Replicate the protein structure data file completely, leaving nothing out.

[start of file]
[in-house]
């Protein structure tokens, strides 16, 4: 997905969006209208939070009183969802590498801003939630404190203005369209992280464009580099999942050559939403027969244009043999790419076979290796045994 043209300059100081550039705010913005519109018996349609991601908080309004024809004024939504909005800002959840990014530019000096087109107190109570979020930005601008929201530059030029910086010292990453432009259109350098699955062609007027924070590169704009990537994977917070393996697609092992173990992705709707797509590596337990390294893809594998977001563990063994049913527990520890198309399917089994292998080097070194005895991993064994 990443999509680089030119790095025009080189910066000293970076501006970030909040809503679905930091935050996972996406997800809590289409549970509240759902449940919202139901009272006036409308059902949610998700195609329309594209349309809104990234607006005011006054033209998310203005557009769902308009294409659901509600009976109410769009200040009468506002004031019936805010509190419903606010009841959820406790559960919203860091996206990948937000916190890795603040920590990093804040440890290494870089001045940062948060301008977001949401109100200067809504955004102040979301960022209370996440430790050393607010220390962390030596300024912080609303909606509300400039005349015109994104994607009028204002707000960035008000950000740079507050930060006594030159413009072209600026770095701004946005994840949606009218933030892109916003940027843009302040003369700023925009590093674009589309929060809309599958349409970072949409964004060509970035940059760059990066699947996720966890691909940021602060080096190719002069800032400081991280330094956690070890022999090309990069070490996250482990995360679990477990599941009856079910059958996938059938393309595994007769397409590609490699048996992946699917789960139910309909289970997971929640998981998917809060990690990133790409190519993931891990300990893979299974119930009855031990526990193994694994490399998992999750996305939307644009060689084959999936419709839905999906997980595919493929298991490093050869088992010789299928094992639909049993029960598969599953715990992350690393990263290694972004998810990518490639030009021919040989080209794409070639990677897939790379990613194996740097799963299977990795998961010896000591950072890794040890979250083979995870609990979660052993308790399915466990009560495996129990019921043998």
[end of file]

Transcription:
[in-house]
């Protein structure tokens, strides 16, 4: 997905969006209208939070009183969802590498801003939630404190203005369209992280464009580099999942050559939403027969244009043999790419076979290796045994 043209300059100081550039705010913005519109018996349609991601908080309004024809004024939504909005800002959840990014530019000096087109107190109570979020930005601008929201530059030029910086010292990453432009259109350098699955062609007027924070590169704009990537994977917070393996697609092992173990992705709707797509590596337990390294893809594998977001563990063994049913527990520890198309399917089994292998080097070194005895991993064994 990443999509680089030119790095025009080189910066000293970076501006970030909040809503679905930091935050996972996406997800809590289409549970509240759902449940919202139901009272006036409308059902949610998700195609329309594209349309809104990234607006005011006054033209998310203005557009769902308009294409659901509600009976109410769009200040009468506002004031019936805010509190419903606010009841959820406790559960919203860091996206990948937000916190890795603040920590990093804040440890290494870089001045940062948060301008977001949401109100200067809504955004102040979301960022209370996440430790050393607010220390962390030596300024912080609303909606509300400039005349015109994104994607009028204002707000960035008000950000740079507050930060006594030159413009072209600026770095701004946005994840949606009218933030892109916003940027843009302040003369700023925009590093674009589309929060809309599958349409970072949409964004060509970035940059760059990066699947996720966890691909940021602060080096190719002069800032400081991280330094956690070890022999090309990069070490996250482990995360679990477990599941009856079910059958996938059938393309595994007769397409590609490699048996992946699917789960139910309909289970997971929640998981998917809060990690990133790409190519993931891990300990893979299974119930009855031990526990193994694994490399998992999750996305939307644009060689084959999936419709839905999906997980595919493929298991490093050869088992010789299928094992639909049993029960598969599953715990992350690393990263290694972004998810990518490639030009021919040989080209794409070639990677897939790379990613194996740097799963299977990795998961010896000591950072890794040890979250083979995870609990979660052993308790399915466990009560495996129990019921043998």